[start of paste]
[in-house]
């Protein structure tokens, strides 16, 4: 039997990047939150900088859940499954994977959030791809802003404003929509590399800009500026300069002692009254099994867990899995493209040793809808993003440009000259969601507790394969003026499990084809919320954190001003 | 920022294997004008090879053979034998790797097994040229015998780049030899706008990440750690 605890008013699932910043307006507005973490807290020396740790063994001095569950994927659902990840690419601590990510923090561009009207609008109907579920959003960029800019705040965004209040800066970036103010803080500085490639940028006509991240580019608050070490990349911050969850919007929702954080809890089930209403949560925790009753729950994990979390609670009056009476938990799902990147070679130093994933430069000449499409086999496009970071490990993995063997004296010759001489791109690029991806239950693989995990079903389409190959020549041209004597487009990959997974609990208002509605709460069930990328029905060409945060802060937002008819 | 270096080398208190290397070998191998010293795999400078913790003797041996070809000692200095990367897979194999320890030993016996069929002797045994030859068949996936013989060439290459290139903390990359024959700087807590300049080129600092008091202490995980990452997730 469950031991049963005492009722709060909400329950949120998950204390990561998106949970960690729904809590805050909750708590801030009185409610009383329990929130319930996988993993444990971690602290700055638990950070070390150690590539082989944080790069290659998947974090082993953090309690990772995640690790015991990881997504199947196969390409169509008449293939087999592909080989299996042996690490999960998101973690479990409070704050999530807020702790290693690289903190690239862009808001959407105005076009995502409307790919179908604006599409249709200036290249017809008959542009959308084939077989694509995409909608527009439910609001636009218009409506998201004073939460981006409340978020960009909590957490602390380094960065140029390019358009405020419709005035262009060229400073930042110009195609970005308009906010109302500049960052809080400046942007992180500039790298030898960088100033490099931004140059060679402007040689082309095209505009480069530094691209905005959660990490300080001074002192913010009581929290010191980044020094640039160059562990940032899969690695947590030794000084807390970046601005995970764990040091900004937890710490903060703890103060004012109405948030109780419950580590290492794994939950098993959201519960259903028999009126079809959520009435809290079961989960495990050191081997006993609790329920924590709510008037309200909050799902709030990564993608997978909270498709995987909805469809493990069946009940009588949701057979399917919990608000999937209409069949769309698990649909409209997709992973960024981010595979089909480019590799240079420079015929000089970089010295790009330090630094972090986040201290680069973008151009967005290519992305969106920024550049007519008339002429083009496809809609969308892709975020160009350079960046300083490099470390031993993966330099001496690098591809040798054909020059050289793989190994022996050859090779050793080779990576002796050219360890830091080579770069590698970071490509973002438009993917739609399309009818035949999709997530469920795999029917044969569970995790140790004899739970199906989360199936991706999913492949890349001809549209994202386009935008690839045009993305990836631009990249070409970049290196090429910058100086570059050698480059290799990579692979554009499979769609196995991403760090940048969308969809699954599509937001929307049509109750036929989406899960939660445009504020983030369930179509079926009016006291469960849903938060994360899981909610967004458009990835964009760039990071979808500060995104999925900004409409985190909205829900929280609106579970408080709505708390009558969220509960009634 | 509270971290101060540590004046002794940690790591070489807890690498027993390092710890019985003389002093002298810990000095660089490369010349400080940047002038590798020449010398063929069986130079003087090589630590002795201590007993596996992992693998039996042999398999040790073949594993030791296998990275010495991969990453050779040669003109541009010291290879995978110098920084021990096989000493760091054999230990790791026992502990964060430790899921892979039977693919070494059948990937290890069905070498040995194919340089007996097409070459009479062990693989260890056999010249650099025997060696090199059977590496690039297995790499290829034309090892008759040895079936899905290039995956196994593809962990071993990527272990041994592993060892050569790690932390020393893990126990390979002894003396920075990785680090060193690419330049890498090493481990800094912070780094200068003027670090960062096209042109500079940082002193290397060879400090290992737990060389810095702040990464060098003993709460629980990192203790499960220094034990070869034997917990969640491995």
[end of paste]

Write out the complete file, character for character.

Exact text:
[in-house]
């Protein structure tokens, strides 16, 4: 039997990047939150900088859940499954994977959030791809802003404003929509590399800009500026300069002692009254099994867990899995493209040793809808993003440009000259969601507790394969003026499990084809919320954190001003 | 920022294997004008090879053979034998790797097994040229015998780049030899706008990440750690 605890008013699932910043307006507005973490807290020396740790063994001095569950994927659902990840690419601590990510923090561009009207609008109907579920959003960029800019705040965004209040800066970036103010803080500085490639940028006509991240580019608050070490990349911050969850919007929702954080809890089930209403949560925790009753729950994990979390609670009056009476938990799902990147070679130093994933430069000449499409086999496009970071490990993995063997004296010759001489791109690029991806239950693989995990079903389409190959020549041209004597487009990959997974609990208002509605709460069930990328029905060409945060802060937002008819 | 270096080398208190290397070998191998010293795999400078913790003797041996070809000692200095990367897979194999320890030993016996069929002797045994030859068949996936013989060439290459290139903390990359024959700087807590300049080129600092008091202490995980990452997730 469950031991049963005492009722709060909400329950949120998950204390990561998106949970960690729904809590805050909750708590801030009185409610009383329990929130319930996988993993444990971690602290700055638990950070070390150690590539082989944080790069290659998947974090082993953090309690990772995640690790015991990881997504199947196969390409169509008449293939087999592909080989299996042996690490999960998101973690479990409070704050999530807020702790290693690289903190690239862009808001959407105005076009995502409307790919179908604006599409249709200036290249017809008959542009959308084939077989694509995409909608527009439910609001636009218009409506998201004073939460981006409340978020960009909590957490602390380094960065140029390019358009405020419709005035262009060229400073930042110009195609970005308009906010109302500049960052809080400046942007992180500039790298030898960088100033490099931004140059060679402007040689082309095209505009480069530094691209905005959660990490300080001074002192913010009581929290010191980044020094640039160059562990940032899969690695947590030794000084807390970046601005995970764990040091900004937890710490903060703890103060004012109405948030109780419950580590290492794994939950098993959201519960259903028999009126079809959520009435809290079961989960495990050191081997006993609790329920924590709510008037309200909050799902709030990564993608997978909270498709995987909805469809493990069946009940009588949701057979399917919990608000999937209409069949769309698990649909409209997709992973960024981010595979089909480019590799240079420079015929000089970089010295790009330090630094972090986040201290680069973008151009967005290519992305969106920024550049007519008339002429083009496809809609969308892709975020160009350079960046300083490099470390031993993966330099001496690098591809040798054909020059050289793989190994022996050859090779050793080779990576002796050219360890830091080579770069590698970071490509973002438009993917739609399309009818035949999709997530469920795999029917044969569970995790140790004899739970199906989360199936991706999913492949890349001809549209994202386009935008690839045009993305990836631009990249070409970049290196090429910058100086570059050698480059290799990579692979554009499979769609196995991403760090940048969308969809699954599509937001929307049509109750036929989406899960939660445009504020983030369930179509079926009016006291469960849903938060994360899981909610967004458009990835964009760039990071979808500060995104999925900004409409985190909205829900929280609106579970408080709505708390009558969220509960009634 | 509270971290101060540590004046002794940690790591070489807890690498027993390092710890019985003389002093002298810990000095660089490369010349400080940047002038590798020449010398063929069986130079003087090589630590002795201590007993596996992992693998039996042999398999040790073949594993030791296998990275010495991969990453050779040669003109541009010291290879995978110098920084021990096989000493760091054999230990790791026992502990964060430790899921892979039977693919070494059948990937290890069905070498040995194919340089007996097409070459009479062990693989260890056999010249650099025997060696090199059977590496690039297995790499290829034309090892008759040895079936899905290039995956196994593809962990071993990527272990041994592993060892050569790690932390020393893990126990390979002894003396920075990785680090060193690419330049890498090493481990800094912070780094200068003027670090960062096209042109500079940082002193290397060879400090290992737990060389810095702040990464060098003993709460629980990192203790499960220094034990070869034997917990969640491995």